The preferred hypolipidemic agent is pravastatin, simvastatin, lovastatin, atorvastatin, fluvastatin or cerivastatin.
The following additional type high water soluble drugs may be employed in the biphasic controlled release delivery system of the invention:
antihypertensives and antidepressants related to guanethidine (as disclosed in U.S. Pat. No. 2,928,829) and related to guanoxyfen (as disclosed in BE612362);
antibiotics and viricides such as related to amidinomycin (as disclosed in JP 21,418);
stallimycin (as disclosed in DE 1,039,198);
Arphamenine B (as disclosed in published European Patent Application 85/133550A2);
chitinovorin-A (as disclosed in published European Patent Application 85/150,378A2 and U.S. Pat. No. 4,723,004);
streptomycin (as disclosed in U.S. Pat. No. 2,868,779);
SB-59 (as disclosed in Justus Liebigs, Ann. Chem. (1973) 7, 1112-1140);
TAN-1057-A (as disclosed in U.S. Pat. No. 4,971,965);
streptoniazid (as disclosed in J. Am. Chem. Soc. (1953) 75, 2261);
immunostimulants related to ST-789 (as disclosed in published European Patent Application 88/260588);
peptide hydrolase inhibitors related to nafamastat (as disclosed in U.S. Pat. No. 4,454,338);
gabexate (as disclosed in U.S. Pat. No. 3,751,447);
sepimostat (as disclosed in U.S. Pat. Nos. 4,777,182 and 4,820,730);
Factor Xa inhibitors related to DX-9065a (as disclosed in published European Patent Application 92/0540051);
anti-inflammatory agents related to paranyline as disclosed in U.S. Pat. No. 2,877,269;
peptidyl aldehydes (as disclosed in W094/13693);
antianaphylactics related to GMCHA-TBP (Batebulast) (as disclosed in U.S. Pat. No. 4,465,851);
anti-ulcer agents related to benexate (as disclosed in U.S. Pat. No. 4,348,410);
deoxyspergualin (as disclosed in U.S. Pat. Nos. 4,518,532, 4,658,058 and 4,983,328); and arginine.
Other water-soluble drugs suitable for use herein include peptides preferably have a molecular weight from about 100 to 10,000, more preferably from about 100 to about 6,000 and having from 2 to 35 amino acid moieties. Higher molecular weight peptides, even those with a molecular weight of above 10,000, up to about 50,000, may also be accommodated in biphasic formulations of the present invention.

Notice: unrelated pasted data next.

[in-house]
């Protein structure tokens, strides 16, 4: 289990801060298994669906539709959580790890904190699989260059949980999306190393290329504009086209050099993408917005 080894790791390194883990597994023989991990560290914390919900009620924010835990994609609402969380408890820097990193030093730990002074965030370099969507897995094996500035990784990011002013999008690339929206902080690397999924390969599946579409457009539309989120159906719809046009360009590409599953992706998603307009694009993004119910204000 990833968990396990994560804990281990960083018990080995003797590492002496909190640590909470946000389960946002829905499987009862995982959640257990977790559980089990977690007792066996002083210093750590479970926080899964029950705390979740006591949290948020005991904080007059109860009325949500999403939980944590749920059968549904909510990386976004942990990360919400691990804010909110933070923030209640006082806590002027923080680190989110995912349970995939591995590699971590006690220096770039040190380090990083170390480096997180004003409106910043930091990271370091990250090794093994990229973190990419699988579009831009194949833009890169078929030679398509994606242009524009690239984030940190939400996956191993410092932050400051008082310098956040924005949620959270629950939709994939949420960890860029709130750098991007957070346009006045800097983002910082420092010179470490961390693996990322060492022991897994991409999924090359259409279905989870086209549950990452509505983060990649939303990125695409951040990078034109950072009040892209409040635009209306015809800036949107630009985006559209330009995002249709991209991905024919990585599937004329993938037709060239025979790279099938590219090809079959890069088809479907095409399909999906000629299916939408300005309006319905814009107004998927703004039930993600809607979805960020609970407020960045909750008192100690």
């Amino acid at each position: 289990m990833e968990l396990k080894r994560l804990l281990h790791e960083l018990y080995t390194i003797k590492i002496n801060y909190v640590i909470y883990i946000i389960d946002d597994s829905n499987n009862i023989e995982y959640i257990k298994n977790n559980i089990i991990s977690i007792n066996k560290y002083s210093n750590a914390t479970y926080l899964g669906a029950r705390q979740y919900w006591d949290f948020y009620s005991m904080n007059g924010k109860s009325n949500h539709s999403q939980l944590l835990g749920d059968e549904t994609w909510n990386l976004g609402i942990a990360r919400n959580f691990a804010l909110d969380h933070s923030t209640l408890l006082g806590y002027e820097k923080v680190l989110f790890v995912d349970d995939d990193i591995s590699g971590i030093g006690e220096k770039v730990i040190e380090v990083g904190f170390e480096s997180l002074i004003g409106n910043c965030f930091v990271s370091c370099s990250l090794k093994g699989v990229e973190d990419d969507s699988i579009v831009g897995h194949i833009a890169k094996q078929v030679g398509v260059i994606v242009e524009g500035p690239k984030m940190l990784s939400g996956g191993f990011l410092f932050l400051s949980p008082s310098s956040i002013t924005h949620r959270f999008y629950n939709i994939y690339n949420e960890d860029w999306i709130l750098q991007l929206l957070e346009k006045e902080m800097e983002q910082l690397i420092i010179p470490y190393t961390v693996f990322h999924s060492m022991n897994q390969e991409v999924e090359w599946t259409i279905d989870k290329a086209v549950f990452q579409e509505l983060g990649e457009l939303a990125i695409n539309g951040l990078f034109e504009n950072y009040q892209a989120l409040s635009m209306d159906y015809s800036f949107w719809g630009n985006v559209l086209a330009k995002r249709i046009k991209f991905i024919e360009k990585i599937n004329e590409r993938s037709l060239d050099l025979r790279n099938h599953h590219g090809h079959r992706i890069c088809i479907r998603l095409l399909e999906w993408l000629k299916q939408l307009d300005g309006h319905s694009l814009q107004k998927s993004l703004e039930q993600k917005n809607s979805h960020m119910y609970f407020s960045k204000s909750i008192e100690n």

Suitable small peptides have from about 2 to about 10, more preferably from about 2 to about 6 amino acid moieties. Preferred small peptides include the fibrinogen receptor antagonists (RGD containing peptides) which are tetrapeptides with an average molecular weight of about 600. These peptide antagonists are highly potent platelet aggregation inhibitors at plasma levels as low as 1 pmol/mL. Preferred fibrinogen antagonists include the peptide cyclo(S,S)-Na-acetyl-Cys-(Na-methyl)Arg-Gly-Asp-Pen-NH2 (Ali et al, EP 0341915, whose disclosure is herein incorporated by reference) and the peptide cyclo(S,S)-(2-mercapto)benzoyl-(Na-methyl)Arg-Gly-Asp-(2-mercapto)-phenylamide (EP 0423212, whose disclosure is herein incorporated by reference). Other fibrinogen antagonists useful in the present invention are those peptides disclosed by Pierschbacher et al, WO 89/05150 (U.S. Pat. No.8,804,403); Marguerie, EP 0275748; Adams et al, U.S. Pat. No. 4,857,508; Zimmerman et al, U.S. Pat. No. 4,683,291; Nutt et al, EP 0410537, EP 0410539, EP 0410540, EP 0410541, EP 0410767, EP 0410833, EP 0422937 and EP 0422938; Ali et al, EP 0372486; Ohba et al, WO 90/02751 (PCT/JP89/00926); Klein et al, U.S. Pat. No. 4,952,562; Scarborough et al, WO 90/15620 (PCT/US90/03417); Ali et al, PCT/US90/06514 and PCT/US92/00999; the peptide-like compounds disclosed by Ali et al, EP 0381033 and EP 0384362; and the RGD peptide cyclo-Na-acetyl-Cys-Asn-Dtc-Amf-Gly-Asp-Cys-OH (in which Dtc is 4,4′-dimethylthia-zolidine-5-carboxylic acid and Amf is 4-aminomethylphenyl-alanine).
The RGD peptide may be usefully included in the formulation of the invention in an amount up to about 600 mg/g of the hydrophilic phase or from 0.1 to 60 mg/g of the formulation.
Other peptides useful in the present invention include, but are not limited to, other RGD containing peptides such as those disclosed by Momany, U.S. Pat. No. 4,411,890 and U.S. Pat. No. 4,410,513; Bowers et al, U.S. Pat. No. 4,880,778, U.S. Pat. No. 4,880,777, U.S. Pat. No. 4,839,344; and WO 89/10933 (PCT/US89/01829); the peptide Ala-His-D-Nal-Ala-Trp-D-Phe-Lys-NH2 (in which Nal represents b-naphthyl-alanine) and the peptides disclosed by Momany, U.S. Pat. No. 4,228,158, U.S. Pat. No. 4,228,157, U.S. Pat. No. 4,228,156, U.S. Pat. No. 4,228,155, U.S. Pat. No. 4,226,857, U.S. Pat. No. 4,224,316, U.S. Pat. No. 4,223,021, U.S. Pat. No. 4,223,020, U.S. Pat. No. 4,223,019 and U.S. Pat. No. 4,410,512.
Other suitable peptides include hexapeptides such as the growth hormone releasing peptide (GHRP) His-D-Trp-Ala-Trp-D-Phe-Lys-NH2, (Momany, U.S. Pat. No. 4,411,890, the disclosure of which is herein incorporated by reference in its entirety). This may usefully be included in an amount up to about 250 mg/g of the hydrophilic phase or from 0.1 to 25 mg/kg of the formulation.
Suitable larger polypeptides and proteins for use in the controlled release formulations of the present invention include insulin, calcitonin, elcatonin, calcitoningene related peptide and porcine somatostatin as well as analogs and homologs thereof. Other suitable larger polypeptides include those disclosed by Pierschbacher et al, U.S. Pat. No. 4,589,881 (>30 residues); Bittle et al, U.S. Pat. No. 4,544,500 (20-30 residues); and Dimarchi et al, EP 0204480 (>34 residues).